What is it about fried onion that I associate with high class dining? When I was a kid, fancy dinner meant one of two places: early on it was Tony Roma’s in North Olmsted, and later it became Outback Steakhouse in Westlake. Tony Roma’s was, of course, the place for ribs, and also I’m pretty sure the only place I ever ate ribs during childhood. The North Olmsted branch also happened to be partially owned by 1980s member of the Cleveland Browns secondary and coiner of the name “Dawg Pound” Hanford Dixon. This was one reason that my dad liked going there, as a Cleveland Browns fan and personal fan of Dixon, who he once met while doing home remodeling.
The ribs at Tony Roma’s were fine, I guess. I knew nothing of ribs at the time, and given my move from Ohio to the East Coast, where I’ve been for the last 20 years, I’m sure that southerners would say I know nothing of ribs now. I do know now that Tony Roma’s doesn’t smoke anything on site, which would be a red flag for John at 39.
Two memories of Tony Roma’s endure: the first is at that age, North Olmsted felt like it was a million miles away from my childhood home. I just looked it up; it’s 19 miles. Would it shock you to find out we didn’t take family trips when we were kids? We didn’t go east of Avon too often for the first 8 or 9 years of my life, so traveling SO FAR to go to Tony Roma’s made it feel even more special.
The second memory features the real star of the Tony Roma’s experience for me: the onion loaf. Even if you’ve never been to Tony Roma’s, the mention of “fried onion” in the first sentence of this article, combined with the word “loaf” probably painted a pretty vivid picture of what we were dealing with here. It was a mass of battered, fried onions shaped into a loaf. It came with a shallow metal condiment dish filled with barbecue sauce for dipping, and it was delicious. I’m not sure if I ever finished one alone, but my childhood friend CJ and I could put one away easily between the two of us. That was Tony Roma’s my first fancy food restaurant, so fancy that the fried onion came in loaf form.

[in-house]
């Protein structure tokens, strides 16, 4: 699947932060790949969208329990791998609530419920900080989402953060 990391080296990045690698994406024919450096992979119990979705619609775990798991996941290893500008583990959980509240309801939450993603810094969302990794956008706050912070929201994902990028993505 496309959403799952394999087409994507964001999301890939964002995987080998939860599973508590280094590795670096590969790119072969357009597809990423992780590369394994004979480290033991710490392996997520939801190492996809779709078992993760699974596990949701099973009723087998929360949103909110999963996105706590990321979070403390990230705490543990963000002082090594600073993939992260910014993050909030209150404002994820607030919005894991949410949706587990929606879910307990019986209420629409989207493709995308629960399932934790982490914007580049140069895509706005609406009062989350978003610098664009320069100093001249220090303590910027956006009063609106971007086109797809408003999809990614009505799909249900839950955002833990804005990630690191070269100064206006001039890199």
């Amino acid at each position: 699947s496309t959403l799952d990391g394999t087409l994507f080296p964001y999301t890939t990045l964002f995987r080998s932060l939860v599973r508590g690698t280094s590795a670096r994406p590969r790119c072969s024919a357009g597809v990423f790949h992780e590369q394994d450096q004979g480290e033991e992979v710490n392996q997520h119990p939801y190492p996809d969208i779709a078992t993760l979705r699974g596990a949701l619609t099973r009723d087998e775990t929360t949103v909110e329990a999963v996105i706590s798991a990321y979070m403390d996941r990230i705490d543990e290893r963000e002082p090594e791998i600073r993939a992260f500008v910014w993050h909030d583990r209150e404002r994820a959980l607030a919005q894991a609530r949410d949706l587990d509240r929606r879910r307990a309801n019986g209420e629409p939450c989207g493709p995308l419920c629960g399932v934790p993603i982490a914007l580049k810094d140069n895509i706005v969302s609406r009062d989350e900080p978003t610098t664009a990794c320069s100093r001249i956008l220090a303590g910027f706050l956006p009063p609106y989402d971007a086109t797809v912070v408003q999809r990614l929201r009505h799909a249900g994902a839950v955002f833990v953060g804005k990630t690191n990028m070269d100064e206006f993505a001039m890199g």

Outback arrived in northern Ohio just in time to serve the fancy dinner needs of my early teen years. It opened in Westlake, in what should have been known as the chain restaurant district. The Bloomin’ Onion wasted no time in winning my heart. I’m sure I’ve had steak at Outback, but I cannot remember a single experience of doing so. I remember the onion, though. It also introduced me to the concept of zesty dipping sauce to pair with fried onion dishes. The dipping sauce was a godsend when Burger King switched its fries to horrible garbage fries and I subsequently switched from their fries to their onion rings, and again when Arby’s introduced onion petals, a brilliant concept wherein they provided you with a miniaturized helping of Bloomin’ Onion. Arby’s removal of onion petals from the menu is a minor war crime.
Outback was a worthy successor to Tony Roma’s as our fancy dinner destination, providing a clear upgrade in fried onion dipping condiment, and a solid spot for both family get togethers and dates, had I gone on more dates. You could tell it would have been good for them, though. Like, you can imagine it, right? Oh shut up. It’s because I was shy, I swear.
What were your childhood fancy dinner spots? Let us know in the comments or on Twitter.